Mechanical circulatory assist devices (MCADs) are increasingly utilized independently of cardiac transplantation in the management of heart failure. Though MCAD use incorporates inherent mechanical risks, the inevitable onset of chronic anemia, with its associated morbidity and mortality, is also a significant concern. MCAD support has been correlated with elevated plasma levels of inflammatory cytokines TNF-α, IL-1β, and IL-6, which have separately been found to inhibit erythropoietin (Epo)-induced erythrocyte (RBC) maturation. Previous analysis of hematological parameters for MCAD-supported patients concluded that an amplified inflammatory response impedes RBC proliferation and recovery from hemolytic anemia. Additional analysis may bolster this assertion. Hemoglobin concentration (HC), RBC distribution width (RDW), mean cell volume (MCV), and cardiac index were retrospectively analysed for 78 MCAD-supported patients implanted for greater than 30 days at the University of Arizona Health Sciences Center from 1996 to 2002. Analysis confirms that the HC, a conventional marker for anemia, declines with MCAD placement and remains below the clinically defined, minimum normal value. Inversely, the RDW rises above maximum normal measure, signifying an increased fraction of juvenile RBCs. The MCV remains unchanged and within normal limits, demonstrating adequate substrate for RBC formation. MCAD performance also stabilizes as adequate perfusion returns. These results further support our previously published conclusion that a sufficient response of erythropoiesis occurs in reaction to the onset of anemia by an increased production of immature RBCs. However, the cells never fully mature and join circulation. The patient's inflammatory cytokine response to the implanted device most likely mediates the chronic MCAD-induced anemia by inhibition of Epo effects.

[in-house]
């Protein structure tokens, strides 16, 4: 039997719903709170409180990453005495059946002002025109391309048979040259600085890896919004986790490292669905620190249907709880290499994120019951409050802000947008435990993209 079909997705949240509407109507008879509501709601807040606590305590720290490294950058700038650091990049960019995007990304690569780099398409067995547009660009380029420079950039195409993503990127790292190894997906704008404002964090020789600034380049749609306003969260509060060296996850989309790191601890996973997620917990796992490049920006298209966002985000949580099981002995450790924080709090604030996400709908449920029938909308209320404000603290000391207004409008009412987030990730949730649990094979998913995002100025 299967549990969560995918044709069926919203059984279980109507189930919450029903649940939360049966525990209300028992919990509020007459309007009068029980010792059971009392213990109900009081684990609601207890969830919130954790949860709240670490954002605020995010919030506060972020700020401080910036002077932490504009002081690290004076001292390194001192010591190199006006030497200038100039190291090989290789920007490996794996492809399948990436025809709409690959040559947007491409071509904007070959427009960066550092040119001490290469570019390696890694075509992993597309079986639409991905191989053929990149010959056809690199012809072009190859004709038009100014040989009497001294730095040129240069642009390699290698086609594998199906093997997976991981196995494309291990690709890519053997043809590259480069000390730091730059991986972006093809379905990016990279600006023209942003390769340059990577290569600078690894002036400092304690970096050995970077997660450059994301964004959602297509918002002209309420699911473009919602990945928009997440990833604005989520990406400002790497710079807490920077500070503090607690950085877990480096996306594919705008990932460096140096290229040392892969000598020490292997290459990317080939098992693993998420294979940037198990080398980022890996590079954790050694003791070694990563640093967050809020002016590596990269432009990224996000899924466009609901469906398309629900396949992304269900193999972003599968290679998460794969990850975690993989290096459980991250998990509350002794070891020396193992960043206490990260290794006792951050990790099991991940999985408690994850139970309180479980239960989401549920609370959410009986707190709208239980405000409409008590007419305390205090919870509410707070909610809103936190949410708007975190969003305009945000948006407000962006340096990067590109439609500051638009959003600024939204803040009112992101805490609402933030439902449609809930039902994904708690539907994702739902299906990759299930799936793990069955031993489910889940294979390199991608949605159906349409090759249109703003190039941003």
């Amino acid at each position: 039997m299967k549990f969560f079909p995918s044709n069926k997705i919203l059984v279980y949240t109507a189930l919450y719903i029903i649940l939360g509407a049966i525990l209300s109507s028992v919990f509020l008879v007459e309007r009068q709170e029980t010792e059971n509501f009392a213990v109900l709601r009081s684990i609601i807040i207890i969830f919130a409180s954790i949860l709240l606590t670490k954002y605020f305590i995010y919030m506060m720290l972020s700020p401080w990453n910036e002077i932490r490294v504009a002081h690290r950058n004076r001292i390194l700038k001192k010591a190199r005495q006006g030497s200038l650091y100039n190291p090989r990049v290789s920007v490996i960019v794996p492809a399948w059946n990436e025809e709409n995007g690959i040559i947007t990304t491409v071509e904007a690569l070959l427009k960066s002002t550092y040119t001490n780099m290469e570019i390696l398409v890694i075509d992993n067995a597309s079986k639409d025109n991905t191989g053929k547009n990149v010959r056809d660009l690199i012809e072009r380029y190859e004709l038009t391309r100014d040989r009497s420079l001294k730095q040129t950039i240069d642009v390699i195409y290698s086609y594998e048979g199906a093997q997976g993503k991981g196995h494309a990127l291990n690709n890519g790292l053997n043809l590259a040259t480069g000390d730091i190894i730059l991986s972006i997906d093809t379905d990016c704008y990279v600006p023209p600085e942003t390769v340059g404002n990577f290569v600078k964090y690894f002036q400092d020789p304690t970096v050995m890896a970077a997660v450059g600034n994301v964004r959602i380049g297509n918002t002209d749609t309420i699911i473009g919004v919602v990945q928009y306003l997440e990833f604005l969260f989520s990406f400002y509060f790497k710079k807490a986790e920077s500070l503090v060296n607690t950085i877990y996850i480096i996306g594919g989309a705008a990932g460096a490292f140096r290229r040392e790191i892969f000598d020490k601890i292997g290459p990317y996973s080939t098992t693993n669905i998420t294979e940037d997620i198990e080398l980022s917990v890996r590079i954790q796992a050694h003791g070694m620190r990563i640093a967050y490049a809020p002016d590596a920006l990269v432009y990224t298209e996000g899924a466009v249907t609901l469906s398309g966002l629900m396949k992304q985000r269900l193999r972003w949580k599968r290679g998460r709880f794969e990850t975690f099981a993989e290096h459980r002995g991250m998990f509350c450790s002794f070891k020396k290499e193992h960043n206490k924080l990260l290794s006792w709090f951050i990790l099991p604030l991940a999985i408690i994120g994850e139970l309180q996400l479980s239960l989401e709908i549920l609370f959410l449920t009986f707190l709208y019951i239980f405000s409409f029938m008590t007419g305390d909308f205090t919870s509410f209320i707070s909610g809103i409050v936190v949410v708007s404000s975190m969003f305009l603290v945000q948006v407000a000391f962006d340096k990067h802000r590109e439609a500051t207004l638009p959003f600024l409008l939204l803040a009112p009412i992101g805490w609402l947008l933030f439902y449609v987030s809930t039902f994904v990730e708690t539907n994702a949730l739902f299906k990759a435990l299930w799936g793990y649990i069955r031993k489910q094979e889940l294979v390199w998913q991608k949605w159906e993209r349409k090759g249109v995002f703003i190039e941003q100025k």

ASJC Scopus subject areas
- Radiology Nuclear Medicine and imaging
- Safety Research
- Cardiology and Cardiovascular Medicine
- Advanced and Specialized Nursing